Monday, February 1, 2010


I am participating in a panel of YA authors to discuss the responsibility of the author in writing for the younger generation. The issue at hand is that YA authors fall into two different camps in reference to what impact their writing has on teens. Issues like bulimia, cutting, sex, and suicidal tendencies to name a few taboo items affect teen thoughts. Therefore, it is believe that authors should write about these topics responsibly.


Well, some authors have written books that contain violence that includes hunting and killing other kids, like Hatchet or Lord of the Flies. Was it needed for the story? Well some people believe so.

I believe that in the world we live in (at least the one I grew up in) violence is real and active. Although, some people have never had it invade their personal space, most kids and adults have. Kids, in my opinion, are smart and intuitive to their environment. In most cases have heard news stories that confirm the violent nature of man, and they have become somewhat desensitized to it.

When I wrote my MG book Explorer X – Alpha my 8yr old and 12 yr old beta read it. They told me not to hold back. They wanted the details of the character’s struggles. When parents read Explorer X – Alpha, I got responses like, “All the kids do is fight. How come the kids couldn’t find another way to solve their problems? Why did the kids become so violent when they played the video game simulations?”

My answer to them was…did you ever see a kid play a video game? They have no inhibitions or sympathy for their opponents. Heck, my husband annihilates our kids when playing video games with them, and I feel like a lamb to slaughter when my 6 year old cons me into playing with him.


Alright, in writing my upper YA novel I struggled with how to write intimate scenes for the young main character. I personally don’t see the point in added sex if it doesn’t progress the story. Yet, when I was a kid, I remember reading stuff that wasn’t YA and I skimmed over the sex parts without embarrassment.

Let’s face it. Some kids are sexually active. Heck, their bodies are revved up on hormones that make them think about the opposite sex all the time. These are issues they don’t mind reading about. However, in a YA book my personal thoughts are – keep it tasteful.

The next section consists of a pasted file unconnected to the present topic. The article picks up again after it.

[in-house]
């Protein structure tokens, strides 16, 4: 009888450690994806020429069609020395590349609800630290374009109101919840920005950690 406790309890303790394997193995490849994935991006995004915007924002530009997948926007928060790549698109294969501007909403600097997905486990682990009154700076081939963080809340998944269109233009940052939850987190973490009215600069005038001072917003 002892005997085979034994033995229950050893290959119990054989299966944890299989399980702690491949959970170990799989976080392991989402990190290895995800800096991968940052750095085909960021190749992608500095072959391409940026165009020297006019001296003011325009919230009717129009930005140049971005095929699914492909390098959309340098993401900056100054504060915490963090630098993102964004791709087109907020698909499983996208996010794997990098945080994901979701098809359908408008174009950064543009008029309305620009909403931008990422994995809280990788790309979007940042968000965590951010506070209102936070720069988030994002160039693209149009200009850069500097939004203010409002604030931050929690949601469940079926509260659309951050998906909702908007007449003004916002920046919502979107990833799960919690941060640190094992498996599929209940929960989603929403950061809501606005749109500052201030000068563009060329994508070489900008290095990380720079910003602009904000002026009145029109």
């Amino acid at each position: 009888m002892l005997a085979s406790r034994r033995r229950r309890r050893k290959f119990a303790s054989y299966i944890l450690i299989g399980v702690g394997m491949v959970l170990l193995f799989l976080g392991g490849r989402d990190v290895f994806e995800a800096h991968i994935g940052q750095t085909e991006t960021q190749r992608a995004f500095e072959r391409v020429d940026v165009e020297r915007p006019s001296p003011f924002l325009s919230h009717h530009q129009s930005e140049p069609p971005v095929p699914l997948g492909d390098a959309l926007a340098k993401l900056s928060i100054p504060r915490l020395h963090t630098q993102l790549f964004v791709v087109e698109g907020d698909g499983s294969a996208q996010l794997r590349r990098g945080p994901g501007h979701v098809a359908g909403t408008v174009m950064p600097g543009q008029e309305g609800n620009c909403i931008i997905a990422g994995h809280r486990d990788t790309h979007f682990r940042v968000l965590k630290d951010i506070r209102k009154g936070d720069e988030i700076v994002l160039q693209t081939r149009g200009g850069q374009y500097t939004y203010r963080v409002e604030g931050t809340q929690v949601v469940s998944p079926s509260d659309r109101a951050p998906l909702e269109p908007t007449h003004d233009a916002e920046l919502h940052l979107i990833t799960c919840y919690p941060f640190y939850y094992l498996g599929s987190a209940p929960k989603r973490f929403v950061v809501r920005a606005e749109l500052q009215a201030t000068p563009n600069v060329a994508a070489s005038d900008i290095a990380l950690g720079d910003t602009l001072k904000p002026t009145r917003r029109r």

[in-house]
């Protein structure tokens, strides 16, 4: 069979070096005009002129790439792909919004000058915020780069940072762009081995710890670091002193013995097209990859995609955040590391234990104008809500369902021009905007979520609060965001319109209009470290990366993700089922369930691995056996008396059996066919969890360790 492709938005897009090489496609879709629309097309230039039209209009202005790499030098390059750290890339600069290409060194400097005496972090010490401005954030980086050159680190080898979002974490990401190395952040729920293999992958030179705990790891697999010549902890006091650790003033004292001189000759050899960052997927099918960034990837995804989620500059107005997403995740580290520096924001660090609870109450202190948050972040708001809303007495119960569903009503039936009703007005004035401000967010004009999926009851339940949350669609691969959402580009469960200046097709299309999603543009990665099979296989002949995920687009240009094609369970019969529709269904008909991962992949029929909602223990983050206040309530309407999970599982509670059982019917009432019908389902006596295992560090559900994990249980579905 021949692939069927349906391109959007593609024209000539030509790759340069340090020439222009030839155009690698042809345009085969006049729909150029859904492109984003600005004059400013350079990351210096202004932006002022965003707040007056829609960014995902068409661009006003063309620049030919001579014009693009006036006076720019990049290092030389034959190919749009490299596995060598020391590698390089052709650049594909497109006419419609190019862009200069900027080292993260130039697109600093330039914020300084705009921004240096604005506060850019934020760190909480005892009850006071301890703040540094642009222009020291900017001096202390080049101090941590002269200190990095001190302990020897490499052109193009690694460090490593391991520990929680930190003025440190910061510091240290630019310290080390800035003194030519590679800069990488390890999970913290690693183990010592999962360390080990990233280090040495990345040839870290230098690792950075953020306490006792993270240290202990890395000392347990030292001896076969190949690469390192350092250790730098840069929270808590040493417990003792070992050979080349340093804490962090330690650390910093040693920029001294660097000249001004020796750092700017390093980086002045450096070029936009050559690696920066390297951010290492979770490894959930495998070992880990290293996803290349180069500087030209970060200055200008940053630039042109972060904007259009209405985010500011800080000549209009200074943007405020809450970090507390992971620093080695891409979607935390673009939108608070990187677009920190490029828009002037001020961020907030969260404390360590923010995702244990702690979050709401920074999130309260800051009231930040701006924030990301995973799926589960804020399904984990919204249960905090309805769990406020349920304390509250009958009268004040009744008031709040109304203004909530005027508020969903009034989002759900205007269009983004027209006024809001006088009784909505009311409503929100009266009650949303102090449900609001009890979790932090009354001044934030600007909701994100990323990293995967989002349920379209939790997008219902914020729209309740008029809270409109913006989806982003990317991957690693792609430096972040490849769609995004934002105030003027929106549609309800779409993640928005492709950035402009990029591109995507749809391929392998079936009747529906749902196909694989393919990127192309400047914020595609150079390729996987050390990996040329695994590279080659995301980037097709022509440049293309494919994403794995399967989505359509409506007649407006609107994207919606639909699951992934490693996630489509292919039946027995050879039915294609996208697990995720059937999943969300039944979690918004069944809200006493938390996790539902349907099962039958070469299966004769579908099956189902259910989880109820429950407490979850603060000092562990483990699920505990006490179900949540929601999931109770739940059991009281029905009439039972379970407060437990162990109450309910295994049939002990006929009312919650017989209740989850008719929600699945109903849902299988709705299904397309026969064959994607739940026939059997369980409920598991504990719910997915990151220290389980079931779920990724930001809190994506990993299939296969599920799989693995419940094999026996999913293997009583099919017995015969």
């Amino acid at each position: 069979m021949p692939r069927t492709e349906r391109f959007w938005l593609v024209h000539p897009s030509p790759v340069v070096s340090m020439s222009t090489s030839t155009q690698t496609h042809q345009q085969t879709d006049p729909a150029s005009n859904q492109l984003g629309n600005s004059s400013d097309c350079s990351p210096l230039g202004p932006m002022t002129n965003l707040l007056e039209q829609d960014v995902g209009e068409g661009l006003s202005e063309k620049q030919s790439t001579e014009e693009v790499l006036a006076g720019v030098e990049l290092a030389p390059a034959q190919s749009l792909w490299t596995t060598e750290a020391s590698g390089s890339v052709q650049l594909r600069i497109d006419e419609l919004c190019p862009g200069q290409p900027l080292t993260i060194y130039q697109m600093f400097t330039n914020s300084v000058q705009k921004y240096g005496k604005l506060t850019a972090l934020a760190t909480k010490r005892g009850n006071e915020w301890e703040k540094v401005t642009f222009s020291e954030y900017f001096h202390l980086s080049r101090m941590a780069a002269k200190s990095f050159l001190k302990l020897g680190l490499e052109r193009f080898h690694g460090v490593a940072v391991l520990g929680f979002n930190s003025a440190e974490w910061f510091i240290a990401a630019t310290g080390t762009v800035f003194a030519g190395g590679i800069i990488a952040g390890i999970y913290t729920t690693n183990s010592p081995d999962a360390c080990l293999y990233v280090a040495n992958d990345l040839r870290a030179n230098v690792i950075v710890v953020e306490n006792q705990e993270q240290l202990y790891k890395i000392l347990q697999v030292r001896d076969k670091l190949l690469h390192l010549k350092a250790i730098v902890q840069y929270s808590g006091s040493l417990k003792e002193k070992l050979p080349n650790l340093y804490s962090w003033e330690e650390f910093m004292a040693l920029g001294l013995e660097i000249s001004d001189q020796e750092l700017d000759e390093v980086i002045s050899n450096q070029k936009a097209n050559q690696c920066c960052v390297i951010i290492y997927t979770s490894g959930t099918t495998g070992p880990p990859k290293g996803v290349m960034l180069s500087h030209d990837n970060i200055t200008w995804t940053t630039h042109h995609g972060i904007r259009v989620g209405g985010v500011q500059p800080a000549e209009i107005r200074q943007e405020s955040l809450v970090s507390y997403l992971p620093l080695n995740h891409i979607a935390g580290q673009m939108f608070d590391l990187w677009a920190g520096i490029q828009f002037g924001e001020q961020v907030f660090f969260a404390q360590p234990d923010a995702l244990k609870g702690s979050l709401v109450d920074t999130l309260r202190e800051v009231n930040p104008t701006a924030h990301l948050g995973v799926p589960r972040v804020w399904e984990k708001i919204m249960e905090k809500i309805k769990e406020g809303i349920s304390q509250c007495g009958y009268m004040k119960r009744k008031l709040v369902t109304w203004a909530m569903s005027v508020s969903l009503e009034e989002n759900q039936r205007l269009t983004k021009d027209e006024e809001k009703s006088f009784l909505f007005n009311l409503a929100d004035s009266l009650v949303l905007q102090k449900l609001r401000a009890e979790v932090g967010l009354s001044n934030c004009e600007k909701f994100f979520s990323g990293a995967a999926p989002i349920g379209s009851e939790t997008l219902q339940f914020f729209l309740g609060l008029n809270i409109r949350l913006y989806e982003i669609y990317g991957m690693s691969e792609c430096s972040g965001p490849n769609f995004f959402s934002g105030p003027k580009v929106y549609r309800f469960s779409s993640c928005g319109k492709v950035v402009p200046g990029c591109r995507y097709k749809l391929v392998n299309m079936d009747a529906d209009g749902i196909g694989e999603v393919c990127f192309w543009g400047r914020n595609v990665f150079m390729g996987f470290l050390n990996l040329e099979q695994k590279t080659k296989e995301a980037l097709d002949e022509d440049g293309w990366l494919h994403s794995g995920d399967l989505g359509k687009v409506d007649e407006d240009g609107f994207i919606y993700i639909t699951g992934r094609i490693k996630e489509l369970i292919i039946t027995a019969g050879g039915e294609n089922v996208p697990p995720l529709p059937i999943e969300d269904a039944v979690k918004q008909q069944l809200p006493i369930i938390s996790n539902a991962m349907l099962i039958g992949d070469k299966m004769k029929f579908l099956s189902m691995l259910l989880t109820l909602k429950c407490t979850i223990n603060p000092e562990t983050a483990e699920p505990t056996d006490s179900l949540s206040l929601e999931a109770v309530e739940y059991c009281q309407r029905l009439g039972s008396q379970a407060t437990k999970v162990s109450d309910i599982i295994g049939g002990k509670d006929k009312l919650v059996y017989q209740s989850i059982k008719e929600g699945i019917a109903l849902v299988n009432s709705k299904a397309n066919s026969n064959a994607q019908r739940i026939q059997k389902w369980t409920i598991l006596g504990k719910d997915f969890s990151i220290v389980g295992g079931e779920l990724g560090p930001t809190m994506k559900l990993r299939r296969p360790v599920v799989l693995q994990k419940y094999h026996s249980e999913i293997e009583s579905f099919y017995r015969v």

Some would ban subjects like suicide, cutting, and drugs. These are real issues that our kids deal with on a daily basis. It doesn’t matter if they are in the inner city or in the suburbs all of these things happen, and they probably know someone that is dealing with these issues.

Should a YA author romanticize these things. My opinion – they should not. But (yes there is a but) in cases where they want to show the perspective of a youth caught up with these activities in order to move the story forward then it makes sense.

For instance, a drug addict, is in love with their drug of choice. If you ask any of them they will talk like that drug is the better than sex or anything. Why do they do that? Well, because they are hooked on it. A writer would want to address this realistically.


I personally believe that YA authors should write about what kids are struggling with or dealing with. I don’t believe they should be responsible for the censor of books. A parent should censor what they want their kids to read. Also, let’s be honest – most parents don’t care what their kid is reading – just that their kid is reading.

Also, when I was a teen reader – I didn’t just read YA. I also read adult books. I would bet that most teens today do this also.

Lastly, the YA author isn’t the only one that reviews books for distribution. The process of writing a book, getting an agent, then a publisher, and lastly an editor vets the novel before it ever gets to the shelves.


Donna said...

Excellent post!

Personally I'm tired of parents complaining that books have this or that and should have this or that without the other thing. Then why don't they just go out and write something they find suitable for their loin fruit?

Teens hate being pandered to, and that's what adults do a lot of the time. They're not taken seriously and they develop issues that parents can't or won't see. If they can relate to someone through a book, why not? I read an article where Judy Blume was honored and she read a bunch of her fan/hate mail. The parents scorned her for her subject matter while the kids thank her for making them feel normal. What does that say? Maybe parents should actually parent and get in better touch with their kids.

julieduck said...

Ah, Judy Blume. I read Forever and Wifey before I was 14. Picked the books up at the thrift shop, and my mom didn't seem to mind. One thing about Ms. Blume - she understood what it was all about, and although not nearly as graphic as some of the things I write for YA, she never talked down to her readers.

This is a great post! How long can parents protect their kids from what they already seem to know?

- Julie

Khadija said...

Hey its Khadija. I love your books and I hope to read more books Ms. LM Preston. You are a very good author. And your right, YA readers do face these problems in everyday life.